Over the past two decades there has been a significant change in both the scientific consensus around, and the public perception of, medicinal cannabis. As a result, approximately 60% of Americans are now against the prohibition of Cannabis in the United States.
The change in public opinion has been supported by research on the low associated risks of cannabis use. In response the FDA (Food & Drug Administration) has made sure to highlight that risk still exists in abusing cannabis and the possible correlation observed between the decriminalization of cannabis and higher cannabis dependency.
Image sourced from AZOM
More research is required to support new cannabis legislation to regulate what has quickly become a highly profitable industry. This research requires high-specification analytical equipment to determine the concentrations of different therapeutic and psychoactive compounds found in different cannabis samples.
Laboratory Equipment for Cannabis Research
The determination of the different compounds found in cannabis samples is often achieved via distillation and analysis, using equipment such as evaporating flasks and heating mantles. Distillation can be used to separate the components in samples on the basis of their weight.
The quality assurance (QA) and quality control (QC) of cannabis samples is particularly important, meaning reliable lab equipment must be used. These steps are used to ensure that the samples contain the correct levels of therapeutic compounds such as THC (tetrahydrocannabinol) or CBD (cannabidiol), and are especially important in countries where high concentrations of THC are regulated.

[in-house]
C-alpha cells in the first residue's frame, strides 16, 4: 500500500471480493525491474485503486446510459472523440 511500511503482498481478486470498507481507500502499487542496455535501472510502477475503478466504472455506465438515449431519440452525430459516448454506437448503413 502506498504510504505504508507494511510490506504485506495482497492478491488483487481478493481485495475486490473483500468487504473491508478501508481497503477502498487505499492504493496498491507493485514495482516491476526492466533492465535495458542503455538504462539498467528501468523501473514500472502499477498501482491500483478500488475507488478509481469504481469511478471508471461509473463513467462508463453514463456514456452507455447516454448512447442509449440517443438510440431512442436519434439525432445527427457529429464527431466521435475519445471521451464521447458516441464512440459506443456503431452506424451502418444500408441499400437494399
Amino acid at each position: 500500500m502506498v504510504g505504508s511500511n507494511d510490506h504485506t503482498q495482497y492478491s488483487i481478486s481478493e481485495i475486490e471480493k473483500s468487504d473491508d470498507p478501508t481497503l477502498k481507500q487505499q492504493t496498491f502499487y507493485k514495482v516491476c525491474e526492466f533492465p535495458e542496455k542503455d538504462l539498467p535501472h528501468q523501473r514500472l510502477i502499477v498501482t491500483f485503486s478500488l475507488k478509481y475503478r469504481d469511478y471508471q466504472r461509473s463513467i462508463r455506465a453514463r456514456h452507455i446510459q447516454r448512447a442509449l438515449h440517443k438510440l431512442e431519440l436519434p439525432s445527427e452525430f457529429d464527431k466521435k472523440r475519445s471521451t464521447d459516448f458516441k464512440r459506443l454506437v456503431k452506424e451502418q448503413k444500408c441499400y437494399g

THC is the main psychoactive compound in cannabis and is the compound associated with getting ‘high’ whereas, CBD is believed to regulate the psychoactive impact that THC has and is associated with many of the health benefits of cannabis.
Research into the varying levels of THC and CBD in cannabis resin and plant trimmings has been carried out by scientists from King’s College London and the University of Bath. This research was carried out with the aim of determining how the potency and price of cannabis varies across Europe; including the EU, Norway and Turkey.
The research found that between 2011 and 2016 both types of cannabis samples in the EU had an increasingly high THC concentration. Over this time period the concentration of THC climbed by 10-17%, whereas the concentration of CBD was relatively constant. This data is worrying as the scientific consensus is that CBD regulates the harmful effects of THC.
Reliable analytical equipment can help researchers and legislators work together in determining safe THC and CBD concentrations in concentrations for recreational and therapeutic uses. This research should be a high priority as cannabis legalization movements continue to grow globally.
This information has been sourced, reviewed and adapted from materials provided by Glas-Col.
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